When the Nazis occupied France during WWII, part of the French population, rather than be imprisoned, tortured, or put to death, uneasily agreed to participate in the fascist hatred of the Jews that Nazism espoused. The depiction of this French anti-Semitism in Mr. Klein, set in 1942, is a telling one, involving a cunning French art dealer who takes maximum advantage of Jews fleeing Paris by offering only the bare minimum amounts for their works of art they want to sell to raise money to leave.
The dealer, Robert Klein, portrayed by Alain Delon, is arrogant, cocky, charming, and handsome--i.e., women fall for him at the drop of a hat, including the wife of a colleague (the colleague is played by Michel Lonsdale, one of the best, most underrated French actors around) who's now firmly entrenched in the ranks of the French anti-Semites. This is tellingly on display at a "theater amusement" put on for the benefit of the occupying Nazis in which a large-nosed Jewish man (an actor obviously wearing a mask) is seen stealing gold chains from the necks of various women. The "theater piece" is a cheap, tawdry affair that attracts those whose narrow minds gravitate to such drek. Klein is there with his girlfriend and at the same time that he wishes not to be seen as a Jew, he has absolutely no interest at all in being identified with these riff-raff.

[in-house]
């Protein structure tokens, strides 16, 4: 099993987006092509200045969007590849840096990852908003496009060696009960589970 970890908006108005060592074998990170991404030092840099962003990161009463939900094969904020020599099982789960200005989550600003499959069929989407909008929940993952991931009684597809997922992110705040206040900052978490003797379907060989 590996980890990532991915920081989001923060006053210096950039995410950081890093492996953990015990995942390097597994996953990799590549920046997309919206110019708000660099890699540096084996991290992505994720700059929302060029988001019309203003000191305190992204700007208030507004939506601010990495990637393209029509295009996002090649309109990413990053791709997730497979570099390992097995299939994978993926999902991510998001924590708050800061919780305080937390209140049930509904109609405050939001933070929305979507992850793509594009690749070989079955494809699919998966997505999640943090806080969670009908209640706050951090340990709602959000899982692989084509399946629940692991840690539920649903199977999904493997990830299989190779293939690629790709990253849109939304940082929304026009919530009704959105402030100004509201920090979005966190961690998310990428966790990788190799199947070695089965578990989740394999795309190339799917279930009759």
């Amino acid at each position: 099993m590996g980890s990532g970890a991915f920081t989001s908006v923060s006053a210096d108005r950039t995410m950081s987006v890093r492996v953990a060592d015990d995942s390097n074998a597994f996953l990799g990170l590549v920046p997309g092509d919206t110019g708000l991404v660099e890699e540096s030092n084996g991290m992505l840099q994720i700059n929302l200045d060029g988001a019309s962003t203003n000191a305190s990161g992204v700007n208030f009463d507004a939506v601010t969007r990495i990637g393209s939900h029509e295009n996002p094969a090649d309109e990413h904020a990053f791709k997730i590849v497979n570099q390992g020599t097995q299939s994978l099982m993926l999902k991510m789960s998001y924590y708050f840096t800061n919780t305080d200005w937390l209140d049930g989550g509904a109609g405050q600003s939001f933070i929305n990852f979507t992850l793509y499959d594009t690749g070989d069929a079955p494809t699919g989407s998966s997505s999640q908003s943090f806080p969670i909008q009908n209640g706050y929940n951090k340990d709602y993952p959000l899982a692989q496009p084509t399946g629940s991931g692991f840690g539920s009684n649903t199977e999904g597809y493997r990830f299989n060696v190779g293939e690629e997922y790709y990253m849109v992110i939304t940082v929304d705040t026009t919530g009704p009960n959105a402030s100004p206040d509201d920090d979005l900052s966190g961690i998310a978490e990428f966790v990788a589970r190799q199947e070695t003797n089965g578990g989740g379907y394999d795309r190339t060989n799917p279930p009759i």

The dilemma he finds himself in is that he is, in fact, being seen as a Jew; someone, he thinks, is setting him up for that since he receives in the mail a copy of a Jewish newspaper to which he never subscribed and in protesting to the police, a snowball effect occurs.
The trail of activity he initiates, attempting to prove his non-Jewishness only serves, Kafka-like, to dig the hole deeper. One of the best of the Joseph Losey films, Mr. Klein is a penetrating drama with excellent acting, perfect period re-creation, and brilliant plotting by Franco Solinas. There is one point, however, that is puzzling. Many people do not know that the Nazis executed a large number of Catholics; while Judaism was their primary target of destruction, Catholicism was not spared. Yet in this film, a Catholic mass in Paris is depicted with all church officials in full regalia.
Nevertheless, this is a great film, extremely well thought out with great casting and scathing social commentary that makes this resonate long after story's end.